Explanation of biblical law
The rabbis of the Talmud gave no reason for the prohibition, but later authorities, such as Maimonides, opined that the law was connected to a prohibition of Idolatry in Judaism. Obadiah Sforno and Solomon Luntschitz, rabbinic commentators living in the latemiddle ages, both suggested that the law referred to a specific foreign religious practice, in which young goats were cooked in their own mothers' milk, aiming to obtain supernatural assistance to increase the yield of their flocks. More recently, a theogonous text, named the birth of the gracious gods, found during the rediscovery of Ugarit, clarified that a Levantine ritual to ensureagricultural fertility involved the cooking of a young goat in its mother's milk, followed by the mixture being sprinkled upon the fields. Another explanation is the separation accommodates significantly the large percentage of the population, particularly those who are aging, who are lactose intolerant.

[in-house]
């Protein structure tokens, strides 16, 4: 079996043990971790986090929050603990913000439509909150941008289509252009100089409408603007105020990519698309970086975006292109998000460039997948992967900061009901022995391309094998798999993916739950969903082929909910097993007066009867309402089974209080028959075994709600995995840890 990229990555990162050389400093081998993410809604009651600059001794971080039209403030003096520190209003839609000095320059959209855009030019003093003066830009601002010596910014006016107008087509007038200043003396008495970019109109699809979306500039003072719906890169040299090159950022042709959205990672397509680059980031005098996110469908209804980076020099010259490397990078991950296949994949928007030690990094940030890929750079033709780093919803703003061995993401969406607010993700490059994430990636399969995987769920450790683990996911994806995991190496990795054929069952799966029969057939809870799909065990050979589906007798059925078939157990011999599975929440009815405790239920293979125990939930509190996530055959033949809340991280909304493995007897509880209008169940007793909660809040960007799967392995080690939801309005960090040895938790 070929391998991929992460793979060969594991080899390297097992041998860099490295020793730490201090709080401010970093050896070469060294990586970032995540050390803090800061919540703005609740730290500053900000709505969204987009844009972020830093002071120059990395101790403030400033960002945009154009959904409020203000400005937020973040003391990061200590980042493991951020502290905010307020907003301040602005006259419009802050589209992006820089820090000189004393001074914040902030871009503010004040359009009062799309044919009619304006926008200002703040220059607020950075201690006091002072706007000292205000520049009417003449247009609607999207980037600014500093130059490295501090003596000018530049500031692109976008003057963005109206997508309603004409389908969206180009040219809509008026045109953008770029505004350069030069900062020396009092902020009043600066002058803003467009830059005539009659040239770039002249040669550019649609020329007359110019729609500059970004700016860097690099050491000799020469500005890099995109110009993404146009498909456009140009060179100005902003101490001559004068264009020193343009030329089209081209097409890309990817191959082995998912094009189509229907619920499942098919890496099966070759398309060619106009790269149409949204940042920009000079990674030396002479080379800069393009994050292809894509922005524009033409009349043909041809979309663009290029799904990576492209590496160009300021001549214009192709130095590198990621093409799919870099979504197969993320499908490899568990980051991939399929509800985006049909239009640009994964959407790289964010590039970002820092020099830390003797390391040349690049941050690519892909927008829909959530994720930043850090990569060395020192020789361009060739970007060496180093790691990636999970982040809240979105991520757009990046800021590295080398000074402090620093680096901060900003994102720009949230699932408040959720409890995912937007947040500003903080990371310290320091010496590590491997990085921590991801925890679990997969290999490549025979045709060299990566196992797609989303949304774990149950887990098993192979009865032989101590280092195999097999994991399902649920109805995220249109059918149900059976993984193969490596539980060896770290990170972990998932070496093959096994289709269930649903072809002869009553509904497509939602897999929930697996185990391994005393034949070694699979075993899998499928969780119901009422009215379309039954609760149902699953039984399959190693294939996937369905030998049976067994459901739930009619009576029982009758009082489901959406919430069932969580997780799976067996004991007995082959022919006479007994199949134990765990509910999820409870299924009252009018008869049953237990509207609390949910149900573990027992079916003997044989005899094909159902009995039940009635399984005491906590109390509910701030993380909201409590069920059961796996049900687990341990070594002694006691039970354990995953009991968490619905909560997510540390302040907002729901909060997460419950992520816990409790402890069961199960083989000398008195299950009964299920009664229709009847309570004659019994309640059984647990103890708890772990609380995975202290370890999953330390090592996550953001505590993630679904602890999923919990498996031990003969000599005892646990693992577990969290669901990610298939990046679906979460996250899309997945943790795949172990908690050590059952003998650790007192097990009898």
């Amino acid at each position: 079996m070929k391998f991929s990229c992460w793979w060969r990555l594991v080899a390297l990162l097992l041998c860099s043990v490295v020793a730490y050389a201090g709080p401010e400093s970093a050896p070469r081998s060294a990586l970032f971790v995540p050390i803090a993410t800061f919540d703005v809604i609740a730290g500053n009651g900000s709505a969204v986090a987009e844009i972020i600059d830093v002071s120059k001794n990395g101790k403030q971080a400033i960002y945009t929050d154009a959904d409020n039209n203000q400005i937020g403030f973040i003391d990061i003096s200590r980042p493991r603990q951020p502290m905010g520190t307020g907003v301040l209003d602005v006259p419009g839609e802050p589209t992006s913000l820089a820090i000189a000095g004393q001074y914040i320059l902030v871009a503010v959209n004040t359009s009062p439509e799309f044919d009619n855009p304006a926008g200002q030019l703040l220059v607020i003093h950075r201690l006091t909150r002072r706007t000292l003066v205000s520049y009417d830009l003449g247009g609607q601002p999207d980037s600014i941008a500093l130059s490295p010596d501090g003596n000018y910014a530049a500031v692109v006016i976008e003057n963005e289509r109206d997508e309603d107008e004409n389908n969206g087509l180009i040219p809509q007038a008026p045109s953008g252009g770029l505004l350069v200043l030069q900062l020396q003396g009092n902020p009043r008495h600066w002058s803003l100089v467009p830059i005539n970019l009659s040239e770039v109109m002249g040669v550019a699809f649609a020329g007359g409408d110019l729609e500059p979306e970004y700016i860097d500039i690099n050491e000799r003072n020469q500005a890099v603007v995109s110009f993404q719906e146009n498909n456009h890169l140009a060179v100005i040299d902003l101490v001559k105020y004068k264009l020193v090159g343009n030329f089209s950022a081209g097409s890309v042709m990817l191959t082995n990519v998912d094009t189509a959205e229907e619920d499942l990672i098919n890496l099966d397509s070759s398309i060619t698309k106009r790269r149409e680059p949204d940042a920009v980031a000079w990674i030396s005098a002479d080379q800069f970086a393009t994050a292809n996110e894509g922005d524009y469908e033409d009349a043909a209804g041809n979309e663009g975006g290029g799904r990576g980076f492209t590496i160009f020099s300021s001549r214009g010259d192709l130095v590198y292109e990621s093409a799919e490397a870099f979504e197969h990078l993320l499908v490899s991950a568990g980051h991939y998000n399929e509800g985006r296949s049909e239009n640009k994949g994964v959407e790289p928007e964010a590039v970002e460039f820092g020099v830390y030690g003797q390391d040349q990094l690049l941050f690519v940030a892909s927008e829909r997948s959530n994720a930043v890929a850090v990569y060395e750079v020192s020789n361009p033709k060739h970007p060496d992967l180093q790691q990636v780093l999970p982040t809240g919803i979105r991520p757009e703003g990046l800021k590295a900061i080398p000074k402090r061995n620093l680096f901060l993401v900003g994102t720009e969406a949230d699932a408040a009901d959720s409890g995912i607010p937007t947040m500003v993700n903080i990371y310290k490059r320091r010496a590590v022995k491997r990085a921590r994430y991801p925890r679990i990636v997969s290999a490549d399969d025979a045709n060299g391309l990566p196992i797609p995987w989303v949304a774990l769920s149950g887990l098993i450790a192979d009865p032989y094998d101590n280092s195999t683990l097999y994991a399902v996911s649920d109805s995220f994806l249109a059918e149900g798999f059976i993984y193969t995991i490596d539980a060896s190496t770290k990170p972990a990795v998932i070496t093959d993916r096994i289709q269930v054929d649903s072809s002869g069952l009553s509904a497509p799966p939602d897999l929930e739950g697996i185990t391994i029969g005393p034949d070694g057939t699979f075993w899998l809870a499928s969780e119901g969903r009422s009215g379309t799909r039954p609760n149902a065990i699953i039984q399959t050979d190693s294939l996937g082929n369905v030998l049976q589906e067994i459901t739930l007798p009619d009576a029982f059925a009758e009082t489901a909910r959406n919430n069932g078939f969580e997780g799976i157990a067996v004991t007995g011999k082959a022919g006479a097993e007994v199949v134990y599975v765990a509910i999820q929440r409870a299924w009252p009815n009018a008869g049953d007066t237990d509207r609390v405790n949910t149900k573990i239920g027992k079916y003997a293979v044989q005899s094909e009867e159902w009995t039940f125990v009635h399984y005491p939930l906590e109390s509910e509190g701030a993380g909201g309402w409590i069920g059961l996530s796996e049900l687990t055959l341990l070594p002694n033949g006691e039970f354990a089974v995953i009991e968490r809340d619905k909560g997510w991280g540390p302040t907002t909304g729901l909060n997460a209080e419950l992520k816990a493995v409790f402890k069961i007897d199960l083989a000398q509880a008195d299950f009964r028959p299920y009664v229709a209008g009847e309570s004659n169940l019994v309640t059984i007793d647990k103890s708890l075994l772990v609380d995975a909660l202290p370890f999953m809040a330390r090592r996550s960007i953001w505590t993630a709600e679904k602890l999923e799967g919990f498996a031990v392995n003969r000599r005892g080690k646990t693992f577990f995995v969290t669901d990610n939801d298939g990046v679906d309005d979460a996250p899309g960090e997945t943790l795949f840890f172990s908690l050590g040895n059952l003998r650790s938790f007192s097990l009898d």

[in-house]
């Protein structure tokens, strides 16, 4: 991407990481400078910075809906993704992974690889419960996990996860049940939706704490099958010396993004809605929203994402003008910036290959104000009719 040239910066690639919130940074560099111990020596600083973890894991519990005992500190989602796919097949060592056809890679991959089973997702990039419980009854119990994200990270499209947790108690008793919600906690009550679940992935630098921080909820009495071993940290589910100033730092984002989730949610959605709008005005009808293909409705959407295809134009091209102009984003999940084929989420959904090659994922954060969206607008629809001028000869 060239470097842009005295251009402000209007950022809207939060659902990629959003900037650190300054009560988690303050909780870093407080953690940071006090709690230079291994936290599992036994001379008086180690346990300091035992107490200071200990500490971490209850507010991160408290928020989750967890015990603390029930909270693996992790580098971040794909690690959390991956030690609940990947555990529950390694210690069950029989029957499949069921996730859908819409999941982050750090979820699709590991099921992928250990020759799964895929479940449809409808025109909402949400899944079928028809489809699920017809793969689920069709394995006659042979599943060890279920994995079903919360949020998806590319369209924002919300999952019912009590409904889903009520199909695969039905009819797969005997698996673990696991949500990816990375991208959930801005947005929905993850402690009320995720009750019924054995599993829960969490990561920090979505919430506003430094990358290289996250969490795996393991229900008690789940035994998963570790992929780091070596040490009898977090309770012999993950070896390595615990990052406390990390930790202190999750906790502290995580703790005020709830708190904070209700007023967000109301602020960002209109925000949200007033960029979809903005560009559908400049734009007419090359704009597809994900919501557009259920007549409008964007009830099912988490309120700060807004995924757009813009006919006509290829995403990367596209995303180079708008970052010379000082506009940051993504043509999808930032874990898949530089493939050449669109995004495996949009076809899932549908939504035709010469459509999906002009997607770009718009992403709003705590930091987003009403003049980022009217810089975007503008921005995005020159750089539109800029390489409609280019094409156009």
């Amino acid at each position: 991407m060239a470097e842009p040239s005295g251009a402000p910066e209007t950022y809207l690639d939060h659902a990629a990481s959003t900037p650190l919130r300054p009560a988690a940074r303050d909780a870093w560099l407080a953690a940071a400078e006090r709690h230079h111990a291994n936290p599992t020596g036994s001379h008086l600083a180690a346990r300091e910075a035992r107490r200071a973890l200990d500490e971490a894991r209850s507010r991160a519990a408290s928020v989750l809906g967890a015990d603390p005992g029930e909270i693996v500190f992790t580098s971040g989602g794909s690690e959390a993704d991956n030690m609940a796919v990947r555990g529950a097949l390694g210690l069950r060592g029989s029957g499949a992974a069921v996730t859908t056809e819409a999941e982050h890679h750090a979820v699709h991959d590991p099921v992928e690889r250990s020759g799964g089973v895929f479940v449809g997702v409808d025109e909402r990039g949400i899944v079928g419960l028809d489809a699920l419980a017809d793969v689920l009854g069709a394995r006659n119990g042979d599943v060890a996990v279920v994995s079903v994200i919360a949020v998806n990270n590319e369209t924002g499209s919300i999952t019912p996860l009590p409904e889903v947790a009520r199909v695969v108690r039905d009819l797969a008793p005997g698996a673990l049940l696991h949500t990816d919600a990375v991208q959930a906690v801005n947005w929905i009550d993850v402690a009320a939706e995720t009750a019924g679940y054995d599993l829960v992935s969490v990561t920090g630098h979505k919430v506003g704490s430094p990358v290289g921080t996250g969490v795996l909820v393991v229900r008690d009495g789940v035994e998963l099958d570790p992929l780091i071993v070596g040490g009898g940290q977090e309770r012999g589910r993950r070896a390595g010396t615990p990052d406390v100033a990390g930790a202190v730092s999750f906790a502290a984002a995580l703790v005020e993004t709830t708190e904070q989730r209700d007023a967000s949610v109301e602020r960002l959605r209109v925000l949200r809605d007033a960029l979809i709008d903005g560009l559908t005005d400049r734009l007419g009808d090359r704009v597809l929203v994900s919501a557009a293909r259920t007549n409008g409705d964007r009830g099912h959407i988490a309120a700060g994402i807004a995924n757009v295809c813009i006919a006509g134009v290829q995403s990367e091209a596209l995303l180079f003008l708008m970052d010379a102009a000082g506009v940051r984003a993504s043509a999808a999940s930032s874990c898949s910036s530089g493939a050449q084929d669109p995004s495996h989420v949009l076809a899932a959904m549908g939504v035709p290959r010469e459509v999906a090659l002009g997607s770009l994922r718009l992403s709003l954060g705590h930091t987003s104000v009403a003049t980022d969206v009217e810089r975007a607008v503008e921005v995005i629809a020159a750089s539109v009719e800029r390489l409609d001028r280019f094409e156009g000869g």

The biblical suppression of these practices was seen by some rabbinic commentators as having an ethical aspect. Sforno argued that using the milk of an animal to cook its offspring was inhumane, based on a principle similar to that of Shiluach haken, the injunction against gathering eggs from a nest while the mother bird watches. Chaim ibn Attar compared the practice of cooking of animals in their mother's milk to the barbaric slaying of nursing infants.